- Even though the situation on the border is extremely serious, Zelensky seems to be also fighting major battles domestically. As one commentator phrased it, Zelensky seems to be “waging a war against everybody else in Ukrainian politics.” These “internal turbulences” are creating an unstable situation inside Ukraine.
- It is unclear whether Zelensky is battling against powerful domestic players and interests for reasons of his own, or is being manipulated by others. Who these others might be was not explained.
- The rhetoric coming out of Russia seems to be intended to prepare the Russian population for war. As one commentator said, Putin is almost promising that Russia will invade Ukraine. Another commentator stated: Putin is “preparing the Russian public to the fact that the war is inevitable.”
- It also seems clear that the West is unwilling to engage in a full-fledged war with Russia over Ukraine. Russia perceives the West as withdrawing.
- After the feckless and disastrous withdrawal from Afghanistan, the Biden administration is almost certain not to involve itself in another war.
- Even though the Biden administration has made clear that there will be sanctions if Russia invades, many point out that Russia has already invaded Ukraine. Sanctions have already been applied to Russia and the Russians have not withdrawn.
- The Russian government has been taking steps to make the economy sanction proof, or at least more sanction proof so that sanctions are unlikely to have a significant impact.
- In addition, meaningful sanctions would affect powerful economic interests and are unlikely to be implemented no matter how much they are touted by the Biden administration.
- There is extensive ideological work going on in Russia preparing the population for war. Even on popular talk shows on television, there is discussion about Ukraine having plans to militarily take back the territories. Russia is distributing Russian passports to Russian-speakers in occupied territories.
- There is a distinct advantage in exporting chaos. Conflicts rouse nationalistic fervor in Russia and help distract people from their stalled economy and decreased standard of living.
- The underlying narrative is that there are serious external threats but also victories against those threats (such as in Crimea). The taking of territory is a success, so don’t complain about how you are living.
- The west was reluctant to encourage Ukraine to become a separate country after the fall of the Soviet Union. George Bush, Sr. went to Kiev in 1991 in an attempt to calm down the Ukrainians and persuade them not to leave the Soviet Union. The west is afraid of a breakup of the Soviet Union. The narrative inside Russia, however, is completely different.
- There, the Zelensky administration is portrayed as being a puppet of the West. And, there are dire warnings that just as the U.S. left Afghanistan, it will leave Ukraine.
- The Ukrainians in fact helped support U.S. troops in the withdrawal from Afghanistan. At a time when it was too dangerous politically to risk U.S. soldiers leaving the airport in Kabul, Ukrainian troops went into Kabul and helped people get to safety at the airport. Ukraine was anxious to demonstrate that it could be a helpful ally, a country that could help as well as ask for assistance.
- Internal polling inside Ukraine indicates that if a presidential election were held today, Zelensky would get approximately 24% of the vote, but there are three parties opposing him. Two of them are pro-Russian.
- The Zelensky administration is being drained by the conflict on the border. And Zelensky’s own conflicts domestically are fracturing the country.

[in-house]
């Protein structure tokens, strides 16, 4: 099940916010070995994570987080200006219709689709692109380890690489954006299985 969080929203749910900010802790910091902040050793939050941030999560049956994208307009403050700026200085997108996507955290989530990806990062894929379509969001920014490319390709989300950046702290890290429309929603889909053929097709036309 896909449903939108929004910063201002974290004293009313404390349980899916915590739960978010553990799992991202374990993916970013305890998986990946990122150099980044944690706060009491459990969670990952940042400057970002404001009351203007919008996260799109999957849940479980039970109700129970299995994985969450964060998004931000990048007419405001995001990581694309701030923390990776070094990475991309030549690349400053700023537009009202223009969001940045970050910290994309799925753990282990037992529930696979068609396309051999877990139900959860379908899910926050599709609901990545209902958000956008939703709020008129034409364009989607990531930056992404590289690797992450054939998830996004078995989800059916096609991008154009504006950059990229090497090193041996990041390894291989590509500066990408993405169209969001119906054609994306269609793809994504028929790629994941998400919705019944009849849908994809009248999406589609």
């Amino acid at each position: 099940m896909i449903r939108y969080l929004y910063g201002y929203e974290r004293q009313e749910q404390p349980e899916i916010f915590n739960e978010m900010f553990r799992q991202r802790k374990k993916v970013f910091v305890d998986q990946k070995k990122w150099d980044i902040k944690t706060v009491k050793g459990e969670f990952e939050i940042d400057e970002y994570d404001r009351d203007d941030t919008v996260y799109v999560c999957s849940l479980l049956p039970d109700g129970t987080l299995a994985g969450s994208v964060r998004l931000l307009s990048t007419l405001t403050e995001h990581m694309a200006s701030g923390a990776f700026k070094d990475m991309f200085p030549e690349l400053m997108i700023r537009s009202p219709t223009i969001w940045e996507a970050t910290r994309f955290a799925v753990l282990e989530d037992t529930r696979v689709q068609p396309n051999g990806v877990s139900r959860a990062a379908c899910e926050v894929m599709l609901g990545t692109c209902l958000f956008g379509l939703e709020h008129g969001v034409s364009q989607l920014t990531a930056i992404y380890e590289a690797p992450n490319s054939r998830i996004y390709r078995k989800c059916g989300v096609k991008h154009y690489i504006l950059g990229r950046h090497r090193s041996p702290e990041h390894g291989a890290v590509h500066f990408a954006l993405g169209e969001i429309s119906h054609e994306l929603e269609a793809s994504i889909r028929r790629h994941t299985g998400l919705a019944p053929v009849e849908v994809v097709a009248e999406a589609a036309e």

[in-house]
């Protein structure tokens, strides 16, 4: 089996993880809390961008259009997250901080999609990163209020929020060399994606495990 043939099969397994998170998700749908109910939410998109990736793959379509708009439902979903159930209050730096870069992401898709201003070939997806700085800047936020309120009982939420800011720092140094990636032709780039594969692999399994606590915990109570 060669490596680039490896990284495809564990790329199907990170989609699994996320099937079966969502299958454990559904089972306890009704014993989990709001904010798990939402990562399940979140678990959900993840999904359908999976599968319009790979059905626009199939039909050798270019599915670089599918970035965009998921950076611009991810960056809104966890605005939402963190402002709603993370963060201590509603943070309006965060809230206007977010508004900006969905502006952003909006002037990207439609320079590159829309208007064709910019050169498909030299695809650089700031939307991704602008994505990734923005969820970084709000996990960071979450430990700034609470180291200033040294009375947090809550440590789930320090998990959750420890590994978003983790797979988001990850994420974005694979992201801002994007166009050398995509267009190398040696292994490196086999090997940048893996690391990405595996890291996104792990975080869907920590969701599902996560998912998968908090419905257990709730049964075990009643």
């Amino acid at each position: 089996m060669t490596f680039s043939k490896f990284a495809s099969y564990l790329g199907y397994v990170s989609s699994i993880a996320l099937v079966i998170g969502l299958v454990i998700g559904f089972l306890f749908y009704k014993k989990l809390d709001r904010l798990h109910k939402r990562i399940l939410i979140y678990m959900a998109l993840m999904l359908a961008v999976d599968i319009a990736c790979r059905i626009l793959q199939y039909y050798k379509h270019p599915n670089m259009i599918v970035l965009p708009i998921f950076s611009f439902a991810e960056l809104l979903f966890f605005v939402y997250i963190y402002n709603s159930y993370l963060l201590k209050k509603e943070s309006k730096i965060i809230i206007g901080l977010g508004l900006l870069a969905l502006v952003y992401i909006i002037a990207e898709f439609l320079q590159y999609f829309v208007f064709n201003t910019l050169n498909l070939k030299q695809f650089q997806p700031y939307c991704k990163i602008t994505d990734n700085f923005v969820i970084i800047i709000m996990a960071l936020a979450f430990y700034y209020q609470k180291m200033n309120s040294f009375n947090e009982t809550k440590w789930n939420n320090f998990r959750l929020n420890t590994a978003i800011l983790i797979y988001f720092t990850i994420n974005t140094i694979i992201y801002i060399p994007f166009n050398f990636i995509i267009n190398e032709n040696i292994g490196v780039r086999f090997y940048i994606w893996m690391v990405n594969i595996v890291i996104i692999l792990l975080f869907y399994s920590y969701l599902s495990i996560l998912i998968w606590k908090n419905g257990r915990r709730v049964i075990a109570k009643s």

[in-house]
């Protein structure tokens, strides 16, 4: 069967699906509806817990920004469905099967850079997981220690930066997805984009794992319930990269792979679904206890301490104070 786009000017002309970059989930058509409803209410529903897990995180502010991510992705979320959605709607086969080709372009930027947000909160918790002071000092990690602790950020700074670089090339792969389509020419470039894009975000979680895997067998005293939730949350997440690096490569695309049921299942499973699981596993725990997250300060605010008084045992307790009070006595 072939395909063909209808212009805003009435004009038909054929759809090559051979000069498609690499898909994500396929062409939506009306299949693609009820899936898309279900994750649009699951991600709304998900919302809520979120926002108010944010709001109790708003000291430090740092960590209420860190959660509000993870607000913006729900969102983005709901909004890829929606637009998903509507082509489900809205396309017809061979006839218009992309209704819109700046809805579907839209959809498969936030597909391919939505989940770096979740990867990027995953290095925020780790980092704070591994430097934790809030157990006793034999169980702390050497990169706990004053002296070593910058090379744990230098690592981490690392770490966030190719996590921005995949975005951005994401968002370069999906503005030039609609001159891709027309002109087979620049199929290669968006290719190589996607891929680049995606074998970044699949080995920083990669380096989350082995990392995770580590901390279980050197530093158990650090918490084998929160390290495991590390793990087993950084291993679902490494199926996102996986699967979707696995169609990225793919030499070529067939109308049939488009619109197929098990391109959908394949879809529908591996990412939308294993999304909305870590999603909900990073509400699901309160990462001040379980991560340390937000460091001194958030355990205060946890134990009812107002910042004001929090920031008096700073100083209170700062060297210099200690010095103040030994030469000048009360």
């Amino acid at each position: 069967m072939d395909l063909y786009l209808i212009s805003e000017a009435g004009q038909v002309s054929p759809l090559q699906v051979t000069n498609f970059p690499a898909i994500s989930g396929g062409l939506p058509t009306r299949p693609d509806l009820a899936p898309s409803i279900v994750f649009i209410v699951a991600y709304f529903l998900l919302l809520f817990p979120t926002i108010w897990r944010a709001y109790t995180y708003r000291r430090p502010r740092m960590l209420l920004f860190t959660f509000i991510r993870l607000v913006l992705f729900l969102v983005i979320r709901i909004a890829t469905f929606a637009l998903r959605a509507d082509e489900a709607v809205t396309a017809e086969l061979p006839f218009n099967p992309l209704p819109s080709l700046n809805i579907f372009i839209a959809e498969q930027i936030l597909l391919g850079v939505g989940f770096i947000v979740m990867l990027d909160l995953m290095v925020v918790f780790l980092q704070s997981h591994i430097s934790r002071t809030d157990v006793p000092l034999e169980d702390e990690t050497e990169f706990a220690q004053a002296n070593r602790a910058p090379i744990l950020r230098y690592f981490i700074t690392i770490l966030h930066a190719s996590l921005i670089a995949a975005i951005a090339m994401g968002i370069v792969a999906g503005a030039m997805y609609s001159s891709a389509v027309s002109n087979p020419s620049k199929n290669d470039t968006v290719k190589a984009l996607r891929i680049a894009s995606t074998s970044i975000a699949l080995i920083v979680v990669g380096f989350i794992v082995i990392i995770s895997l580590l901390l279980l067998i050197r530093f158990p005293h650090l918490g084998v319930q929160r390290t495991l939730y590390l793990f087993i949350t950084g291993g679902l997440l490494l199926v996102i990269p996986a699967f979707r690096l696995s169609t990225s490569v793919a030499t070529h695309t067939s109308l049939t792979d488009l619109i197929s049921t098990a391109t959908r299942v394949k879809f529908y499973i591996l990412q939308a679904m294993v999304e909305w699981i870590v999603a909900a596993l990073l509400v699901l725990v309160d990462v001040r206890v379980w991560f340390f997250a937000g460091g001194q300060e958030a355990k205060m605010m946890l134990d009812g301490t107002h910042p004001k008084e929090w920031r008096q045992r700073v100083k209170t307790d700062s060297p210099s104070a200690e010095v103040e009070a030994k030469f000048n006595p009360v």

- Ukrainians are understandably distrustful of their politicians. Hopes for Zelensky when he was elected were extremely high. Calmer souls warned that Zelensky could not possibly deliver on the promises he was making. Now, disenchantment has set in.
- Corruption remains a serious problem and hopes that Zelensky could do anything about this ingrained corruption were probably misplaced.
Ukrainian Ex-President Petro Poroshenko Accused of Treason, Ally Says – Bloomberg
— Read on www.bloomberg.com/news/articles/2021-12-20/ukrainian-ex-president-poroshenko-accused-of-treason-ally-says
Ukrainian intelligence officers spent years compiling a database of Russia’s Wagner group. We found the families of those killed in battle.
— Read on newlinesmag.com/reportage/the-fallen-mercenaries-in-russias-dark-army/
There has been a great deal of discussion in the media lately about what the West will do if Russia launches an invasion of Ukraine. But, as has been pointed out on the podcast, Ukraine Without Hype (12/10/21), Russia has already invaded Ukraine.
The United States and the members of the G7 have threatened “massive consequences” if this current military and support structure build-up on the border with Ukraine turns into yet another full scale invasion by Russia, but what those consequences might be, has not been specified.
It is difficult to imagine Biden approving a military defense of Ukraine just after he orchestrated a disastrous unilateral withdrawal from Afghanistan. Putin is well aware of this.
And, a number of commentators are arguing that invading Ukraine now would be much less costly and risky than waiting until some future date. Putin has made it crystal clear in an article published last summer that the Russian government considers Ukraine part of Russia, not an independent country.
The Russian kleptocratic autocracy is working overtime to ideologically legitimate an invasion of Ukraine. In Putin’s article (described on MSNBC as a “letter from an abusive spouse”) he clearly appeals to Russian nationalism, arguing that Ukraine as a separate entity is a fiction imposed on people who did not see themselves as Ukrainian. This “Ukrainization” by the leaders of modern Ukraine and their “external patrons,” is a “tragedy” and “forced assimilation” and is “comparable in its consequences to the use of weapons of mass destruction against” Russia.
In an article published by the Atlantic Council, it is argued that in order to maintain the loyalty of elites and the population Putin has found it effective to engage in “small victorious wars.” These distract from the fact that the Russian economy has barely grown since 2014. Small wars are profitable and also whip up the nationalism of Russians.
The five-day war in Georgia in August of 2008, was a great popular success in Russia. For the first time ever Putin’s popularity figures reached 88%. Also popular was Putin’s seizure and annexation of Crimea. Once again Putin’s popularity rose.
Whatever the goal, actual invasion or mere threat, Putin already has some of what he wants, the West negotiating over the status of Ukraine in a way that would have been unthinkable in the past.